Increased basal insulin sensitivity in late pregnancy in women carrying a male fetus: a cohort study.
Biology of sex differences 2022 ; 13: 20.
Petry CJ, Hughes IA, and Ong KK
DOI : 10.1186/s13293-022-00429-z
PubMed ID : 35509032
PMCID : PMC9069709
URL : https://bsd.biomedcentral.com/articles/10.1186/s13293-022-00429-z
It has been suggested that fetal sex may be able to modify maternal metabolism and physiology during pregnancy. Recently pregnant women carrying a male fetus were reported to be more insulin sensitive than those carrying females, although related evidence is inconsistent.
In this study we administered a 75 g oral glucose tolerance test at around week 28 of pregnancy in 813 pregnant women from a contemporary birth cohort (the Cambridge Baby Growth Study), derived surrogate indices of insulin secretion and sensitivity, and related them to the fetal sex.
Carrying a male fetus was associated with lower fasting glucose (difference in mean concentrations ≈ 0.1 mmol/L; β' = 0.063; p = 0.02) and insulin (≈ 1.1 pmol/L; β' = 0.075; p = 0.01) concentrations but not with post-load glucose or insulin concentrations. Male fetal sex was also associated with lower HOMA IR (≈ 1.08 units; β' = 0.071; p = 0.02) and higher QUICKI (≈ 1.06 units; β' = 0.080; p = 0.007) values suggesting increased basal insulin sensitivity. There were no differences in indices of insulin secretion, except for the insulin disposition index which was higher in women carrying a male fetus (≈ 1.15 units; β' = 0.090; p = 0.007). Birth weights were higher in male offspring.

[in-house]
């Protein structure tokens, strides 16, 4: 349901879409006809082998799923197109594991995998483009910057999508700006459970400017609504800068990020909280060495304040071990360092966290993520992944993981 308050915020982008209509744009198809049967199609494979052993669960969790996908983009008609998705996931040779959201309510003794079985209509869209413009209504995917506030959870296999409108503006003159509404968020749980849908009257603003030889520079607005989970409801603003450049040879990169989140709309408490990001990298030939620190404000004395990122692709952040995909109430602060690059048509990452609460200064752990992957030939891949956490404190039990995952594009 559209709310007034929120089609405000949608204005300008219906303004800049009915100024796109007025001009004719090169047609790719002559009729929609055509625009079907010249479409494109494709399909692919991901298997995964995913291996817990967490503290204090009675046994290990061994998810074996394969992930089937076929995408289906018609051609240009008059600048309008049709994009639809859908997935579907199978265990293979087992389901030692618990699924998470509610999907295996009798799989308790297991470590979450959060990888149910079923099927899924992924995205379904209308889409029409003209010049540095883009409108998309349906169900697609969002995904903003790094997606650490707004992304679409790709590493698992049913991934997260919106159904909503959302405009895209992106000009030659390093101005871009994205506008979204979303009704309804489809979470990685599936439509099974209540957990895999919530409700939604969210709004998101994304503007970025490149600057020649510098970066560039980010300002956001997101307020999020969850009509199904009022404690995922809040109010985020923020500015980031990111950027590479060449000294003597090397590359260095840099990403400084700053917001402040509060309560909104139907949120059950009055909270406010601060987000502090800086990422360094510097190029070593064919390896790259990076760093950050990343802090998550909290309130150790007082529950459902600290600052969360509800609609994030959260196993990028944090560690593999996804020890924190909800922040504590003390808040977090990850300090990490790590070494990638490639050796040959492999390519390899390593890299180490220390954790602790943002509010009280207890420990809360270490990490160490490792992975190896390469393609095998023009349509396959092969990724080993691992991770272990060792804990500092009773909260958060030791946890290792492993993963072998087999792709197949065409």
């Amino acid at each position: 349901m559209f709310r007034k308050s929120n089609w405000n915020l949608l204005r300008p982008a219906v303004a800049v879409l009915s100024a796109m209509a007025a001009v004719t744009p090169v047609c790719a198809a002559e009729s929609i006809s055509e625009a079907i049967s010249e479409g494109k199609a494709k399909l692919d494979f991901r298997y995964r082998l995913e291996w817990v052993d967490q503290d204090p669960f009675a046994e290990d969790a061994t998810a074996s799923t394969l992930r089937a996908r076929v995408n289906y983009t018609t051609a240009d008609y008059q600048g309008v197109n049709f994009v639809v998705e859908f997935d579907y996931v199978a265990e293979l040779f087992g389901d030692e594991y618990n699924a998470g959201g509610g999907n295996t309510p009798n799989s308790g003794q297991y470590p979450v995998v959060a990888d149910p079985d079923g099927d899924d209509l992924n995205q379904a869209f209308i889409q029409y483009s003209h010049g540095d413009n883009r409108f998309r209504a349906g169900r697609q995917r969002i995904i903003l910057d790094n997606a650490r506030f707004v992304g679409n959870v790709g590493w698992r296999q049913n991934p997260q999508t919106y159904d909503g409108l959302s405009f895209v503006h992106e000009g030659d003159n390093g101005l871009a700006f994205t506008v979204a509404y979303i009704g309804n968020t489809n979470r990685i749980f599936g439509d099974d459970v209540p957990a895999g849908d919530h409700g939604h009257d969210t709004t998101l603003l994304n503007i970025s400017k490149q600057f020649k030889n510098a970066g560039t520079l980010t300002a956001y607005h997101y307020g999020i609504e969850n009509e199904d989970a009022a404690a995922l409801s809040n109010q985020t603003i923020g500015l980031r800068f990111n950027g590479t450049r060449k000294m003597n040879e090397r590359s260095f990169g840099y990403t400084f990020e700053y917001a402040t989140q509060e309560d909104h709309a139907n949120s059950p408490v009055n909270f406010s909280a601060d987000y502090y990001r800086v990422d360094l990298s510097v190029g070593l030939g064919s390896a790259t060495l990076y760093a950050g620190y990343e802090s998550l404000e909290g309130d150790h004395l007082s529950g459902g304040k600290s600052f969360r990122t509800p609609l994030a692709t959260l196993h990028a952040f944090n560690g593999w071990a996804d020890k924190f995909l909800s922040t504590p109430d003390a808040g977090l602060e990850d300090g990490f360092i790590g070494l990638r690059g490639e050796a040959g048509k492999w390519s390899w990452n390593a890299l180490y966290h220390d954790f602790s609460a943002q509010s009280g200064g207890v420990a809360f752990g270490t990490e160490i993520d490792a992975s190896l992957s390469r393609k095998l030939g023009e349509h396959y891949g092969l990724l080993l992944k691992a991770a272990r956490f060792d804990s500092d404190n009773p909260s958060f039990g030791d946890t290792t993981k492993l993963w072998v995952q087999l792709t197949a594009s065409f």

Women carrying a male fetus were relatively more insulin sensitive in the fasting state and secreted more insulin relative to this degree of insulin sensitivity. These results are consistent with the idea that the fetal sex may be able to modify the maternal glucose-insulin axis.